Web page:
Tuesday, December 22, 2009

The Neykov session

I meant to put this blog up awhile ago, but I got so tied up with the release of the Trainwreck album I never got around to it....
...Not since Lionel Richie has a man named Lionel crafted such catchy and beautiful pop/R&B songs. Ok...There's been better intros to blogs, but for real, this kid's got something. Spiker and I got the call on this one from producer George Drakoulias, who we worked for on the Runaways session this summer. We were both really excited about this particular session because we haven't had a chance to work in this style since we had our own band, The Spiker-Konesky band; An R&B/Blue Eyed Soul group we formed when we lived in Columbus, and performed with for a short time out here in L.A.
One thing has been a mainstay when working with George: The session will take place in an amazing time-warp studio somewhere in the valley. This job was no exception. The vibes in these places are incredible. Dave's studio was originally built by George Duke in the early 70's, from what I heard, and appeared to be unchanged since, save for some new gear, in addition to the old classics. I'll just let the pictures do the talking...

Friday, October 30, 2009


I'm gonna keep this one brief since I like my blog to stay more positive and music related, but I just had to do a quick one about the accident I was just in.
As a guitarist, my hands and arms are my most valuable asset. At some point I will have them insured. For now, I'm just gonna be really careful. That does not mean, however, that accidents can't happen... The other night I came dangerously close to losing the left half of my body to an erratic, cholo-gang-banger, ex-con, who somehow got the job driving a city bus. The worst part is, technically I'm at fault(according to the city) because of all the loopholes designed to protect the city's interests. Oh well, there's worse things than having to pay your deductible, I could be in a hospital bed.
I think it's important to explain that my written attack on the driver is not unfounded. Normal, mature, and evolved adult humans, who can handle themselves in situations of heightened stress, know that fighting doesn't solve anything. IT NEVER DOES. Our city bus drivers on the other hand subscribe to a much different moral code. One that apparently says: Be sure to try to attack someone if they ever threaten your low-paying shitty job. Which, not surprisingly, is exactly what happened. The man raised his voice and threw his arms in the air and literally came at me. When I tried to walk away he kept pursuing until finally a cop had to hold him back and explain to him(In much nicer words Im sure) that he's a fuckin' idiot and is risking getting in more trouble than he could ever imagine for just being in an accident.
In my humble opinion, these personality types are what's wrong with our beautiful world. Destructive, aggressive, impulsive, and down-right dumb, with little to no desire to better themselves.
So, be careful around busses. They can be very dangerous when driven with no regard for pedestrians. But in addition, be careful around these types of people. They are leftovers from a time when man didn't know right from wrong, or that coexisting peacefully was good for the betterment of the species. Unfortunately this makes up a large percentage of our population I'm afraid.
Ok, Warchild is in the shop getting a fresh wing. I'm glad I don't need a new one, because we don't have the technology. Here's her battlescar.

Thursday, October 22, 2009


I'll admit that I've heard that before. Or, "It sounds a little notey," or "It's kind of noodley." Not often, but on occasion. Most guitarists who have any interest in guitar solos probably went through a phase where they didn't exactly play the best thing to serve the song. It's ok. It's part of your growth. When you love Mahavishnu Orchestra as much as we do, how could you ever see it as a bad thing.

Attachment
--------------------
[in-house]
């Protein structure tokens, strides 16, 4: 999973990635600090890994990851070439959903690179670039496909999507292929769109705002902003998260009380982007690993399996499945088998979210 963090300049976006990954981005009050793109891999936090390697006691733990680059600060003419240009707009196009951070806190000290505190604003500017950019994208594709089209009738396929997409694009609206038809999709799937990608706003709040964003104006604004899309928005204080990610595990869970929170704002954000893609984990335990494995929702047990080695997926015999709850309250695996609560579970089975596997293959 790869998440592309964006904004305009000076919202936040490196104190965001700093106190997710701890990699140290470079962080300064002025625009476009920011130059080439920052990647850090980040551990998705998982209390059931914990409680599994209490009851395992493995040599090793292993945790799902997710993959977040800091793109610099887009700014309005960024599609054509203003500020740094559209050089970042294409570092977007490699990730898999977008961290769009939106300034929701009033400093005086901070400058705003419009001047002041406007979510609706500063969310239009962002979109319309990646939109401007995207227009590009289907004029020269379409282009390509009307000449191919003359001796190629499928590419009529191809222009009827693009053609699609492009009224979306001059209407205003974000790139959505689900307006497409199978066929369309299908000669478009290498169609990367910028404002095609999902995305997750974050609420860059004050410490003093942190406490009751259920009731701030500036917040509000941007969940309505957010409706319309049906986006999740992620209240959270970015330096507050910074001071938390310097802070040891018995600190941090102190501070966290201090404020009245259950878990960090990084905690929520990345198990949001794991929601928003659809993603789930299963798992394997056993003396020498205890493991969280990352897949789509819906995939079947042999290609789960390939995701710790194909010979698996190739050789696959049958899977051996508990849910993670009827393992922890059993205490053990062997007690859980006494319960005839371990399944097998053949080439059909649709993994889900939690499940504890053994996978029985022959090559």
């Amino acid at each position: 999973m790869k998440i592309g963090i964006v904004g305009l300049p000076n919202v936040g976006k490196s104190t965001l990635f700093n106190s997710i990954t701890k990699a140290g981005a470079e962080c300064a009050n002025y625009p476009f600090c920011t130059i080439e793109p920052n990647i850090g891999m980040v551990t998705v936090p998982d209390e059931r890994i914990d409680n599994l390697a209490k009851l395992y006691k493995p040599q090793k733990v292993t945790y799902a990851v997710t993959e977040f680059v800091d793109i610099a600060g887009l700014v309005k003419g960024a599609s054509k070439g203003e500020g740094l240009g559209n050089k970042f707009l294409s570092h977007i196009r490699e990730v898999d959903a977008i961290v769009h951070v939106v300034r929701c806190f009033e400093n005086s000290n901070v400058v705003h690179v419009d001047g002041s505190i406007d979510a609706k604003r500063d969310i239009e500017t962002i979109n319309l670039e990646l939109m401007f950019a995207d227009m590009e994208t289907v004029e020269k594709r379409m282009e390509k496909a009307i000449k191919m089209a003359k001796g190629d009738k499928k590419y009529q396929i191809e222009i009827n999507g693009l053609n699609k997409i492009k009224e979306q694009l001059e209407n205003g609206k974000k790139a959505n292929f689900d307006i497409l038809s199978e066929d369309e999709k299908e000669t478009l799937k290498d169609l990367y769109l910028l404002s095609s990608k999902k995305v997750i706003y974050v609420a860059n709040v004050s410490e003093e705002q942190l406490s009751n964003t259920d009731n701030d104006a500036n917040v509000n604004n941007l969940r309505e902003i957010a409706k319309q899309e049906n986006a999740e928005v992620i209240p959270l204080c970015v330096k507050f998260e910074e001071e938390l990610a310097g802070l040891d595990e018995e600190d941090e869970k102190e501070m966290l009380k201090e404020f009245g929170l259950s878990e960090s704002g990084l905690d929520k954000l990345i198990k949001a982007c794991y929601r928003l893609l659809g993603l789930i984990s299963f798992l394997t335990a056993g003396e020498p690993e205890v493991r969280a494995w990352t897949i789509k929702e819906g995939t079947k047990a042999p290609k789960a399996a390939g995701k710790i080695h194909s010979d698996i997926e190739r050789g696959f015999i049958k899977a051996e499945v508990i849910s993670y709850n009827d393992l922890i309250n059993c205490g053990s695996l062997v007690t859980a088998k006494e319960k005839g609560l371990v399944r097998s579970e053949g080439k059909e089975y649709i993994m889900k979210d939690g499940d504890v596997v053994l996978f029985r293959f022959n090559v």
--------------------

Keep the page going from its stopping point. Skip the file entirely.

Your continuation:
Of course this all depends on the type of music, and the type of gig. And it CAN be a really bad thing.
In my first years as a professional guitarist, I played really notey solos and was eager to show what I could do. This worked to my advantage because I was in a band that asked for that kind of thing. This is also where I got the unfortunate nickname of "Shreddy," and a bit of a reputation as a "fast" guitar player. Not at all a bad reputation to have. Definitely a bad nickname to have.
As a musician, and a listener though, I had long since gravitated away from your Steve Vai's, and was becoming more moved by The Band, Leon Russel, James Taylor, and other artists who "wrote songs." Not that Steve Vai doesn't write songs, but his songwriting will always take a backseat to his guitar playing. And why shouldn't it, it's what his fans want.

Now here's what I want... I want to be able to write, play, sing, and on occasion take a tasty little solo. Then every once in awhile, bust out a mountain-top-face-melter.

Too much to ask? I don't think so. Lots of people have done it. In my opinion, that's what Led Zep, Deep Purple, and their contemporaries figured out years ago, and probably the reason why the best hard rock and heavy metal all happened around a time when the finest songs ever written were being crafted. I'll spare you the argument that music today sucks, etc. Most people agree that it does. Or at least it's not as good as it once was.

Now, the difference between a face-melter, and shredding is pretty substantial to me. Melting faces comes from an emotional release channeled through your guitar. It'll rarely be perfect, It'll sometimes be notey, It'll often be sloppy, but always impressive, and most importantly, It'll move you. Shredding, on the other hand, is a more fluid and calculated release, seemingly designed to express how much you know about the guitar. It can be melodic, and even really cool to listen to, but it wont make you sweaty.
Please don't get me wrong, I'm fan of many types of guitar playing, and my intent isn't to put any one way of playing on a pedestal.
That being said,
I've been insulted on a number of occasions by people who just assume I only like fast-guitar-player-music. They don't know they're insulting me, but they are. Anytime someone figures I wont like something because I've played fast guitar solos before, has inadvertently insulted me. i.e.> "You probably wont like this. It's a really good song with a great melody, but it only has three chords." ....Hey, Fuck You! I LOVE music. I like lots of different types of music. In fact, probably more than you! And why am I not allowed to be moved by the same melody that moves you, just because I spent time practicing my guitar... jerk.